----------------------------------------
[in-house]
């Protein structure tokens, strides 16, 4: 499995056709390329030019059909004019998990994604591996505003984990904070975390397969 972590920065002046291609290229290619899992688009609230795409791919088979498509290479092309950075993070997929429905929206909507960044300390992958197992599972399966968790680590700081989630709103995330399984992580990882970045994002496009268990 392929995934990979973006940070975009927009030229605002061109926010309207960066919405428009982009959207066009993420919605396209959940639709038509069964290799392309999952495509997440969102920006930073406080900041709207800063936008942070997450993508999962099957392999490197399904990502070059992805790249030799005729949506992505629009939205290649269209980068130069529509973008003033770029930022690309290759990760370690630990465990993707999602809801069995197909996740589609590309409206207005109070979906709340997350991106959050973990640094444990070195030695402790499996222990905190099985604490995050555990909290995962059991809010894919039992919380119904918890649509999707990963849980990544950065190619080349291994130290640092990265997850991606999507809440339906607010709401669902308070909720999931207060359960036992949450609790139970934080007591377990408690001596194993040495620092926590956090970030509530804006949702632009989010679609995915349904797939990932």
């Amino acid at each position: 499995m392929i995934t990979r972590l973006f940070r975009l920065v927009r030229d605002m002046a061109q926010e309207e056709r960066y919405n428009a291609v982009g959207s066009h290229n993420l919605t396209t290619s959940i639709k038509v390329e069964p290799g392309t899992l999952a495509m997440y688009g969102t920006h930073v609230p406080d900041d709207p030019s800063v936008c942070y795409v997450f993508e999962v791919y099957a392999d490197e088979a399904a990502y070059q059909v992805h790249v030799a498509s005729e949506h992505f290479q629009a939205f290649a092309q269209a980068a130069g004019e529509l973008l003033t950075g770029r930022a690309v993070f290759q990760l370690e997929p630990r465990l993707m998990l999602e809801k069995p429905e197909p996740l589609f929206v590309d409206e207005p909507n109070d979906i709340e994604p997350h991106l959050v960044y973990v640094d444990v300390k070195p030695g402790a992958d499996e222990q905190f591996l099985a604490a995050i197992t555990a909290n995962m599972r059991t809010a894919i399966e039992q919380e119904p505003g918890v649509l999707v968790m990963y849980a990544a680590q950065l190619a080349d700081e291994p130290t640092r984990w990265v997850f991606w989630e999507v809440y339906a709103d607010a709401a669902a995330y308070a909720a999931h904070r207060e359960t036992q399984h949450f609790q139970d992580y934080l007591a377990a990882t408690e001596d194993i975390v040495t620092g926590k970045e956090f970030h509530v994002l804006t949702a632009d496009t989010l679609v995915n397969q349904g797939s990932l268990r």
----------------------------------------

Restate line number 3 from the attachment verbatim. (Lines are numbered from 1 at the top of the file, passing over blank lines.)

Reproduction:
């Amino acid at each position: 499995m392929i995934t990979r972590l973006f940070r975009l920065v927009r030229d605002m002046a061109q926010e309207e056709r960066y919405n428009a291609v982009g959207s066009h290229n993420l919605t396209t290619s959940i639709k038509v390329e069964p290799g392309t899992l999952a495509m997440y688009g969102t920006h930073v609230p406080d900041d709207p030019s800063v936008c942070y795409v997450f993508e999962v791919y099957a392999d490197e088979a399904a990502y070059q059909v992805h790249v030799a498509s005729e949506h992505f290479q629009a939205f290649a092309q269209a980068a130069g004019e529509l973008l003033t950075g770029r930022a690309v993070f290759q990760l370690e997929p630990r465990l993707m998990l999602e809801k069995p429905e197909p996740l589609f929206v590309d409206e207005p909507n109070d979906i709340e994604p997350h991106l959050v960044y973990v640094d444990v300390k070195p030695g402790a992958d499996e222990q905190f591996l099985a604490a995050i197992t555990a909290n995962m599972r059991t809010a894919i399966e039992q919380e119904p505003g918890v649509l999707v968790m990963y849980a990544a680590q950065l190619a080349d700081e291994p130290t640092r984990w990265v997850f991606w989630e999507v809440y339906a709103d607010a709401a669902a995330y308070a909720a999931h904070r207060e359960t036992q399984h949450f609790q139970d992580y934080l007591a377990a990882t408690e001596d194993i975390v040495t620092g926590k970045e956090f970030h509530v994002l804006t949702a632009d496009t989010l679609v995915n397969q349904g797939s990932l268990r």